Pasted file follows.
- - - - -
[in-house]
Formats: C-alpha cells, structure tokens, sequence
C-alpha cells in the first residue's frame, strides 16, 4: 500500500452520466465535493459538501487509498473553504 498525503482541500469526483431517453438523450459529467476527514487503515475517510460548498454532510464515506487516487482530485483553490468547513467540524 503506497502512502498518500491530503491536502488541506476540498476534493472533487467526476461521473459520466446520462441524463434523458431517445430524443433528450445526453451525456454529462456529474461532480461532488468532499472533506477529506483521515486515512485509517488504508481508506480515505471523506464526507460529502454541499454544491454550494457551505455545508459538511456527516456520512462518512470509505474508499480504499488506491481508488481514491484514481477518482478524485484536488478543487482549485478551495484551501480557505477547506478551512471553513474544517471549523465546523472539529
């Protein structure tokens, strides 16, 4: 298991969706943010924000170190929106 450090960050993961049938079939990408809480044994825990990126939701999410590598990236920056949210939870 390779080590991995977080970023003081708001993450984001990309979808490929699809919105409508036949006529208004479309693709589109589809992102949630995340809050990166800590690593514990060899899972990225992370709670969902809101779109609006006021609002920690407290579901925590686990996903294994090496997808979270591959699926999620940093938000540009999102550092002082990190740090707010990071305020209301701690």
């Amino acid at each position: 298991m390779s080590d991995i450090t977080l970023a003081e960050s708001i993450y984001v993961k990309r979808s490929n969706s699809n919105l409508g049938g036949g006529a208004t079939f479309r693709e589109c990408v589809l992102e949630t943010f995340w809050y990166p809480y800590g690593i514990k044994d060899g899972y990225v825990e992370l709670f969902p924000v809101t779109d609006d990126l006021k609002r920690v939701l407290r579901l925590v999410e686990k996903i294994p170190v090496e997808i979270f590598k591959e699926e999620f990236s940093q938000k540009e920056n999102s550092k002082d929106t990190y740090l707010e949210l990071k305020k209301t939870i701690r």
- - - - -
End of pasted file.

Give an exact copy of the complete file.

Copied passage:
[in-house]
Formats: C-alpha cells, structure tokens, sequence
C-alpha cells in the first residue's frame, strides 16, 4: 500500500452520466465535493459538501487509498473553504 498525503482541500469526483431517453438523450459529467476527514487503515475517510460548498454532510464515506487516487482530485483553490468547513467540524 503506497502512502498518500491530503491536502488541506476540498476534493472533487467526476461521473459520466446520462441524463434523458431517445430524443433528450445526453451525456454529462456529474461532480461532488468532499472533506477529506483521515486515512485509517488504508481508506480515505471523506464526507460529502454541499454544491454550494457551505455545508459538511456527516456520512462518512470509505474508499480504499488506491481508488481514491484514481477518482478524485484536488478543487482549485478551495484551501480557505477547506478551512471553513474544517471549523465546523472539529
């Protein structure tokens, strides 16, 4: 298991969706943010924000170190929106 450090960050993961049938079939990408809480044994825990990126939701999410590598990236920056949210939870 390779080590991995977080970023003081708001993450984001990309979808490929699809919105409508036949006529208004479309693709589109589809992102949630995340809050990166800590690593514990060899899972990225992370709670969902809101779109609006006021609002920690407290579901925590686990996903294994090496997808979270591959699926999620940093938000540009999102550092002082990190740090707010990071305020209301701690």
């Amino acid at each position: 298991m390779s080590d991995i450090t977080l970023a003081e960050s708001i993450y984001v993961k990309r979808s490929n969706s699809n919105l409508g049938g036949g006529a208004t079939f479309r693709e589109c990408v589809l992102e949630t943010f995340w809050y990166p809480y800590g690593i514990k044994d060899g899972y990225v825990e992370l709670f969902p924000v809101t779109d609006d990126l006021k609002r920690v939701l407290r579901l925590v999410e686990k996903i294994p170190v090496e997808i979270f590598k591959e699926e999620f990236s940093q938000k540009e920056n999102s550092k002082d929106t990190y740090l707010e949210l990071k305020k209301t939870i701690r």